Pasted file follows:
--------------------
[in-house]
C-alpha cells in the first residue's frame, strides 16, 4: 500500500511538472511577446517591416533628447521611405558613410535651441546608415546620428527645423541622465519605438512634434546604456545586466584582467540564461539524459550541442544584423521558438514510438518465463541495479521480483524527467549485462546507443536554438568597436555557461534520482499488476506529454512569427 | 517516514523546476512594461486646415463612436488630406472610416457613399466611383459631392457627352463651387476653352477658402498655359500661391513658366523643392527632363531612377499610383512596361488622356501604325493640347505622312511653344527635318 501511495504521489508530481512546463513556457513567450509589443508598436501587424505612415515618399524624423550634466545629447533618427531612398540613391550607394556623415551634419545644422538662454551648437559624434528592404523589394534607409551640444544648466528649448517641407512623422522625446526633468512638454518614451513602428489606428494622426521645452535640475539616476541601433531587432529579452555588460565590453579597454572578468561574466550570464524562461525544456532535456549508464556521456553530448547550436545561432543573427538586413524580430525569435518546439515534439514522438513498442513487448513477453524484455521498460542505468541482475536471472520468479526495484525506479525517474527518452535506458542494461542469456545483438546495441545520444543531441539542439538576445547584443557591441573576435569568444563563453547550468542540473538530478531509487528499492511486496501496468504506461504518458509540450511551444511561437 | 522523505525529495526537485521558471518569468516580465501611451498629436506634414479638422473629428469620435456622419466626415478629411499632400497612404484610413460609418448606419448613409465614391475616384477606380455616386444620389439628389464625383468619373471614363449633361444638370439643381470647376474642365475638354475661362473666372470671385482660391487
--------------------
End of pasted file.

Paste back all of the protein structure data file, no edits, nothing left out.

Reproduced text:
[in-house]
C-alpha cells in the first residue's frame, strides 16, 4: 500500500511538472511577446517591416533628447521611405558613410535651441546608415546620428527645423541622465519605438512634434546604456545586466584582467540564461539524459550541442544584423521558438514510438518465463541495479521480483524527467549485462546507443536554438568597436555557461534520482499488476506529454512569427 | 517516514523546476512594461486646415463612436488630406472610416457613399466611383459631392457627352463651387476653352477658402498655359500661391513658366523643392527632363531612377499610383512596361488622356501604325493640347505622312511653344527635318 501511495504521489508530481512546463513556457513567450509589443508598436501587424505612415515618399524624423550634466545629447533618427531612398540613391550607394556623415551634419545644422538662454551648437559624434528592404523589394534607409551640444544648466528649448517641407512623422522625446526633468512638454518614451513602428489606428494622426521645452535640475539616476541601433531587432529579452555588460565590453579597454572578468561574466550570464524562461525544456532535456549508464556521456553530448547550436545561432543573427538586413524580430525569435518546439515534439514522438513498442513487448513477453524484455521498460542505468541482475536471472520468479526495484525506479525517474527518452535506458542494461542469456545483438546495441545520444543531441539542439538576445547584443557591441573576435569568444563563453547550468542540473538530478531509487528499492511486496501496468504506461504518458509540450511551444511561437 | 522523505525529495526537485521558471518569468516580465501611451498629436506634414479638422473629428469620435456622419466626415478629411499632400497612404484610413460609418448606419448613409465614391475616384477606380455616386444620389439628389464625383468619373471614363449633361444638370439643381470647376474642365475638354475661362473666372470671385482660391487